Paul Smith

SSA visualization

Go 1.7—out today!—features an new SSA-based compiler backend. SSA is a method of describing low-level operations like loads and stores that roughly map to machine instructions, with the special difference that SSA acts as though it has infinite number of registers. This is not especially interesting on its own, except that it enables a class of well-understood optimization passes that make the resulting binary smaller in code size and faster. The new release of Go is an indication the implementation is maturing and starting to take advantage of techniques and practices adopted in the wider world of compiler technology.

In addition to the performance benefits of the new SSA-based backend, there is a suite of new tools that allow a developer to interact with the SSA machinery. One such tool outputs the intermediate SSA statements, optimization passes, and resulting Go-flavored assembly. This is done by setting the environment GOSSAFUNC to the name of a function to disassemble when using the go tool, for example:

$ GOSSAFUNC=main go build

This invocation will output to the terminal, but the more interesting artifact is an HTML file, named ssa.html, written out to the current directory. Open the file in your web browser and you’ll see something like:

screenshot of SSA

What you are looking at is a table with many columns extending to the right, each one except for the first and last representing an optimization pass over the preceding SSA form. (I counted 37 separate passes.) The first column is the the compiler’s initial, unoptimized SSA output, and the last column is the Go-flavored assembly that will be turned into machine code for the final compiled binary executable or shared library.

anim gif of scrolling through SSA

While this can look intimidating to the uninitiated, SSA is relatively simple by design -- each line represents a either a value being assigned the result of an instruction (i.e., one of the infinite number of registers), or a label of a "basic block" (a set of statements, aka, the things between curly braces in source code), or the exit of a basic block which jumps execution to a different basic block (eg., control flow like an if-statement or returning from a function call).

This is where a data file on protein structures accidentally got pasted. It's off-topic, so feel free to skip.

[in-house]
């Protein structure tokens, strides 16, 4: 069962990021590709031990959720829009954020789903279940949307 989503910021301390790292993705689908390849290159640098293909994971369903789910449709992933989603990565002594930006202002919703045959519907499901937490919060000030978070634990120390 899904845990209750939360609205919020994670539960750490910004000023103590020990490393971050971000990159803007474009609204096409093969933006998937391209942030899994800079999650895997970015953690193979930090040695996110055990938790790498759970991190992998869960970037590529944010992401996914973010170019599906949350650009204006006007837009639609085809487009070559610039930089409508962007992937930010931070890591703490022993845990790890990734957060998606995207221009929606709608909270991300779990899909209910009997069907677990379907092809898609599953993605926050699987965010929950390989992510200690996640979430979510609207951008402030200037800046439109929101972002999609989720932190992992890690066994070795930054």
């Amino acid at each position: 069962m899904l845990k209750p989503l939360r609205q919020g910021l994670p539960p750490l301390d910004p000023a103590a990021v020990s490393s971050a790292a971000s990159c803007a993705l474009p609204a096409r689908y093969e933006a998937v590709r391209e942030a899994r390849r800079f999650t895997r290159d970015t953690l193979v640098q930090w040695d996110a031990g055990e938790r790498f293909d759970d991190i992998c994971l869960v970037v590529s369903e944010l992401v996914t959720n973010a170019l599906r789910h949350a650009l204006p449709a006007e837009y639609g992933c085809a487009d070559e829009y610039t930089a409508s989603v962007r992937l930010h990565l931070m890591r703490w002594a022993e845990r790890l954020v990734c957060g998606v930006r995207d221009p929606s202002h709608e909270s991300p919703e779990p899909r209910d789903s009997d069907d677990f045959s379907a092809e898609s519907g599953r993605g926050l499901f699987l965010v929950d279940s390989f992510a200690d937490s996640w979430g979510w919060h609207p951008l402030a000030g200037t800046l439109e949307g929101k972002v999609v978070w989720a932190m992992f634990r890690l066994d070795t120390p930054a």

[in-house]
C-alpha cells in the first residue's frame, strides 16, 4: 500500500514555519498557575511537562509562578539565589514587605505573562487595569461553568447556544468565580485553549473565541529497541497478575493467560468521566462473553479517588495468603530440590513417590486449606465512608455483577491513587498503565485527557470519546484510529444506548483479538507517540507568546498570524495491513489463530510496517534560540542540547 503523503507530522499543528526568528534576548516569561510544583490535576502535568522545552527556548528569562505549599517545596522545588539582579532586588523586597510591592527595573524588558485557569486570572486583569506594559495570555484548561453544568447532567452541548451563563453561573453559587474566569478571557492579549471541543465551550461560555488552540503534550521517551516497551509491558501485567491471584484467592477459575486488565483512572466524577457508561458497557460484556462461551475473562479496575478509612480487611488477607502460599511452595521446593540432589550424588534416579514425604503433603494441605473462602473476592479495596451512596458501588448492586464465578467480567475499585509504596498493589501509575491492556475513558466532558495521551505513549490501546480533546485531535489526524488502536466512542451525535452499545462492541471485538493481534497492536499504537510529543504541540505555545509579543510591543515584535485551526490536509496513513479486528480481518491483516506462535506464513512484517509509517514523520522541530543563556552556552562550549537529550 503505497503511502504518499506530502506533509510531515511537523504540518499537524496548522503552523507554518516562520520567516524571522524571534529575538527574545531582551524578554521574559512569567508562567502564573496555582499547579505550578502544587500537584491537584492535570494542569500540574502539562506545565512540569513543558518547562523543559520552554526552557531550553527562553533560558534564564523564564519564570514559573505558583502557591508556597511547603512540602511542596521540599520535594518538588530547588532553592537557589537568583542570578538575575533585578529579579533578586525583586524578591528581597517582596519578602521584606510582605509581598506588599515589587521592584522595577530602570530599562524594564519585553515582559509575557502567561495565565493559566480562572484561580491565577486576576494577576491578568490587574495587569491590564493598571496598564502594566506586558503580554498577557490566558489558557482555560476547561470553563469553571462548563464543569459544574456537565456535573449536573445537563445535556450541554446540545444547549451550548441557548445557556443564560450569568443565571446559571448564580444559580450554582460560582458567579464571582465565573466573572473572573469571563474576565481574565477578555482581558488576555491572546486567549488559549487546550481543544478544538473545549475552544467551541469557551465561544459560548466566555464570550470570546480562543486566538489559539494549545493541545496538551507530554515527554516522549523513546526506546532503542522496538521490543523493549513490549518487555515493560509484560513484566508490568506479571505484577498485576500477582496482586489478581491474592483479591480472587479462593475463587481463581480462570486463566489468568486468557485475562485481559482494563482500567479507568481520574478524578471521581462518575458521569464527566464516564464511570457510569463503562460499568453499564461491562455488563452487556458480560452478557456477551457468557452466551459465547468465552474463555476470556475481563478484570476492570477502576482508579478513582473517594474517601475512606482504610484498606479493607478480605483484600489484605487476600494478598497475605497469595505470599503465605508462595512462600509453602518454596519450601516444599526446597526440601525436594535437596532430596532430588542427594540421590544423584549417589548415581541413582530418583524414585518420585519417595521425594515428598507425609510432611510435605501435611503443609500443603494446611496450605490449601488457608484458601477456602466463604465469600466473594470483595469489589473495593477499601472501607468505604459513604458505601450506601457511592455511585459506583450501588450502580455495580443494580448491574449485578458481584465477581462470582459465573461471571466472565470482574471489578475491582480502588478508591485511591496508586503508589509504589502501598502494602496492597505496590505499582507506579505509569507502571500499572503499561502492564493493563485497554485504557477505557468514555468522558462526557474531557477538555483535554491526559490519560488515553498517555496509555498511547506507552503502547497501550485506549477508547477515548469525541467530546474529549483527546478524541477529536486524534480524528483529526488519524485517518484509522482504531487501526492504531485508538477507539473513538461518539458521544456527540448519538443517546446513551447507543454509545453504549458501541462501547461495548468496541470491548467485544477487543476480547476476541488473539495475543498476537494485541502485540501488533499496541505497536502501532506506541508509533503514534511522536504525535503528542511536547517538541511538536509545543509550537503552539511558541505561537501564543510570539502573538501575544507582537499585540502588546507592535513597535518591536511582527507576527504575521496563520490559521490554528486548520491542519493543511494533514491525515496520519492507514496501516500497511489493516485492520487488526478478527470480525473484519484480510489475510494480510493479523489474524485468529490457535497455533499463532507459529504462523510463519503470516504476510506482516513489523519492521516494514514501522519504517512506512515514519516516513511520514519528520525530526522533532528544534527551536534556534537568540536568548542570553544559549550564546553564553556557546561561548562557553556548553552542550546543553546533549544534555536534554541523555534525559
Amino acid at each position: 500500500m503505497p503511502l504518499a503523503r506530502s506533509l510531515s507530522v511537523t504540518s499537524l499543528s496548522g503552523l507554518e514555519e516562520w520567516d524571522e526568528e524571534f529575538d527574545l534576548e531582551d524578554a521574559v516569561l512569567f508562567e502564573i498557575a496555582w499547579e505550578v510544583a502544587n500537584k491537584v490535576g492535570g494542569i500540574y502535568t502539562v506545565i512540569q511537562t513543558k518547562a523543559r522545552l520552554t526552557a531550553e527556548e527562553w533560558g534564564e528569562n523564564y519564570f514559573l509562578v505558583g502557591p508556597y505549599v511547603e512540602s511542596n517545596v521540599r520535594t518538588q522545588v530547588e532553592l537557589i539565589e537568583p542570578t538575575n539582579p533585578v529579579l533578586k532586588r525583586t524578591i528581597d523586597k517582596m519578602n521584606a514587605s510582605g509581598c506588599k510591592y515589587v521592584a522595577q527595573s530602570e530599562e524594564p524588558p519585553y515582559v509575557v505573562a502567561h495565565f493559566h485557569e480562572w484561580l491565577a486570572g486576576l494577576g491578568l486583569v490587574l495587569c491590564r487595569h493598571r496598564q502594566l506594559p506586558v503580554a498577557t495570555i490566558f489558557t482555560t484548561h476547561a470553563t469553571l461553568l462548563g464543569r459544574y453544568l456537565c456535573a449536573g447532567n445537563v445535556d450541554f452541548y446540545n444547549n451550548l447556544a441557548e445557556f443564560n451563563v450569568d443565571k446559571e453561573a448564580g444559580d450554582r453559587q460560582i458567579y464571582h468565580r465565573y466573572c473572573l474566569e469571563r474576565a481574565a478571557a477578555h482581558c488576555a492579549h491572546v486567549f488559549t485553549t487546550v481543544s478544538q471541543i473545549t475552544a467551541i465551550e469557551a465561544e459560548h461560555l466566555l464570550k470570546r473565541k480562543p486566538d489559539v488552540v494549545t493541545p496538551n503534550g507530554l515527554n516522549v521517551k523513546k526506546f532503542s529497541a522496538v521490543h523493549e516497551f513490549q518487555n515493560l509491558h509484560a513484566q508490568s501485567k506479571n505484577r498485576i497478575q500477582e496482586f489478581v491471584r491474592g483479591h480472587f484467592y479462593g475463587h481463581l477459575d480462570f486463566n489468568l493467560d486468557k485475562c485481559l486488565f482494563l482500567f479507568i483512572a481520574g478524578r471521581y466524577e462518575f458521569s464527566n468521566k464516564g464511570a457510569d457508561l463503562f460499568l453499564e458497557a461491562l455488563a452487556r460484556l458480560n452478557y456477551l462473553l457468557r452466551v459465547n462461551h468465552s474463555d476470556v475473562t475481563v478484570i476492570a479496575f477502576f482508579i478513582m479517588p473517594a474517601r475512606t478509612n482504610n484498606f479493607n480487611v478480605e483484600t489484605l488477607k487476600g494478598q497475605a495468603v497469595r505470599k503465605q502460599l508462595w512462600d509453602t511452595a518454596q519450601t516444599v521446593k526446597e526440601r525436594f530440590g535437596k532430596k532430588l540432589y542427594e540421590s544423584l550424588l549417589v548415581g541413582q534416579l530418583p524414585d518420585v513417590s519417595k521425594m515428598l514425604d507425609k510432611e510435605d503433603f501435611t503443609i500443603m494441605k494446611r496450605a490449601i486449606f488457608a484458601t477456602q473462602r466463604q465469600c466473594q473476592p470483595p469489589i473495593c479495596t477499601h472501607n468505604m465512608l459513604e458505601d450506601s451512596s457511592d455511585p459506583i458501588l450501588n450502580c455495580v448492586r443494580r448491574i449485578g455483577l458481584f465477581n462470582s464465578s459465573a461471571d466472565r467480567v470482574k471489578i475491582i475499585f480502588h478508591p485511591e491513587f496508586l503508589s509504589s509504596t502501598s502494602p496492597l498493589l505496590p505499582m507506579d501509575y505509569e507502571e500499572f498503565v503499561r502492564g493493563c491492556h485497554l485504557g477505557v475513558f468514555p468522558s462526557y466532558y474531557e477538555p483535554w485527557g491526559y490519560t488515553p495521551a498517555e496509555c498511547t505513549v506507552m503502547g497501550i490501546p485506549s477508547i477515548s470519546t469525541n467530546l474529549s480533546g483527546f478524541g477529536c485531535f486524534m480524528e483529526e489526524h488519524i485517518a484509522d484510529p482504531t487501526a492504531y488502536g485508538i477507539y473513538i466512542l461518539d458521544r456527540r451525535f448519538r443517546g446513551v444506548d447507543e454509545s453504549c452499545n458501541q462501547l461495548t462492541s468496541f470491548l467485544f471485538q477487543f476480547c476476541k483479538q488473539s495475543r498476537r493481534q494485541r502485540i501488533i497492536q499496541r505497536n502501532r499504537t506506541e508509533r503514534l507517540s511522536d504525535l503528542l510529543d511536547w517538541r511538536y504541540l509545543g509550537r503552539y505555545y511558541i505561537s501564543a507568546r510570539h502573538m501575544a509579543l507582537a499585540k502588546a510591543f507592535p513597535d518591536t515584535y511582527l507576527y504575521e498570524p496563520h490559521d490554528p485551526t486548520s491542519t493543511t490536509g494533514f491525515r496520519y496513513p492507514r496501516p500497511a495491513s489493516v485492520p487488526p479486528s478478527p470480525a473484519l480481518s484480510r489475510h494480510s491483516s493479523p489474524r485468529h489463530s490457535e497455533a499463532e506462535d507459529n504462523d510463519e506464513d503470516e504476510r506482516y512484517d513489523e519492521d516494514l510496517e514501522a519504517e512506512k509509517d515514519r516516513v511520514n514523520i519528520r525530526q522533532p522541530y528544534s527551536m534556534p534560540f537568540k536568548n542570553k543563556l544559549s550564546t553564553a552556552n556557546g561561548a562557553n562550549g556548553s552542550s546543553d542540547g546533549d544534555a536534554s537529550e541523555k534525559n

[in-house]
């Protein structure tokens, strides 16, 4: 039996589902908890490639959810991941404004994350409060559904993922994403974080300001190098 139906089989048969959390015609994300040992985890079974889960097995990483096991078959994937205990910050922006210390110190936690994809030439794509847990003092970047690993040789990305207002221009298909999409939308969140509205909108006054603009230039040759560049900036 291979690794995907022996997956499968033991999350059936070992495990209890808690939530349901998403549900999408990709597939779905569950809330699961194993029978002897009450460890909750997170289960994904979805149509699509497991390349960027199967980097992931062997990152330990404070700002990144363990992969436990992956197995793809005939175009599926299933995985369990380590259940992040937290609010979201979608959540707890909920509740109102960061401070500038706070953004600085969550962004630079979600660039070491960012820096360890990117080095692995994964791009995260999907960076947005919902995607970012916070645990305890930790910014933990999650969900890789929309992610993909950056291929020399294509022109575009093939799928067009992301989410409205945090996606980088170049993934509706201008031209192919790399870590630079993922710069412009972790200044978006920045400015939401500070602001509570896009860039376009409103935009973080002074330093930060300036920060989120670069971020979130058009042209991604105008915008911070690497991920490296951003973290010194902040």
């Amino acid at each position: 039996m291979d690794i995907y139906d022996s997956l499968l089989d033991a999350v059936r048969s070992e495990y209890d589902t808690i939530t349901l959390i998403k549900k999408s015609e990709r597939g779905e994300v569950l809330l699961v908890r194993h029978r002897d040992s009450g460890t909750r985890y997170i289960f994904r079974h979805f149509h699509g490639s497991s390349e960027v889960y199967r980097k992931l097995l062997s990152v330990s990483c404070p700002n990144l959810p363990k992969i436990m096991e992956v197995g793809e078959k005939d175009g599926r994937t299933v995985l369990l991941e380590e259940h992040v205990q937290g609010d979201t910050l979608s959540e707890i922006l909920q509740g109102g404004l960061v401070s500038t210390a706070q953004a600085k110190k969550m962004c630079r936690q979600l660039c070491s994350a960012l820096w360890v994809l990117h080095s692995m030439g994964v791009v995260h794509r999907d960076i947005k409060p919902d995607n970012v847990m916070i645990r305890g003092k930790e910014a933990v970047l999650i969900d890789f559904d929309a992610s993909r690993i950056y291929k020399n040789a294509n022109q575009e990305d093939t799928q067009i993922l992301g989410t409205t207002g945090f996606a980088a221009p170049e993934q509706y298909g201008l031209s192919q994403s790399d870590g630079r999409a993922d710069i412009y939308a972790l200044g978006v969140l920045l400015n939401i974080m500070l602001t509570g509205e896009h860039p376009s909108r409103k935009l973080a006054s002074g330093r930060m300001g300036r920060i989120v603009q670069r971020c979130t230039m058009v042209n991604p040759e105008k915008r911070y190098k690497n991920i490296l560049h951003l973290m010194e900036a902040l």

For example:

v4 = Const64 <int> [42]

Means assign the 64-bit integer constant value 42 to the register labeled v4.

b5: ← b4
  v15 = Copy <mem> v14
  v16 = StaticCall <mem> {runtime.printnl} v15
Call v16 → b6

Means b5 is the label for a basic block with two statements. It concludes with an exit Call instruction, taking program execution to another basic block, b6, when returning from the function call that produces the v16 value.

The tokens like Const64, Copy, and StaticCall are analogous to assembly instructions like MOV and LEA.

One special operation is Phi, or a "Phi node". Notice that a Phi node takes two arguments, which are two values. Also notice that a basic block with a Phi node has two basic block labels next to its own label, unlike every other basic block:

b3: ← b1 b2
   v20 = Phi <int> v4 v6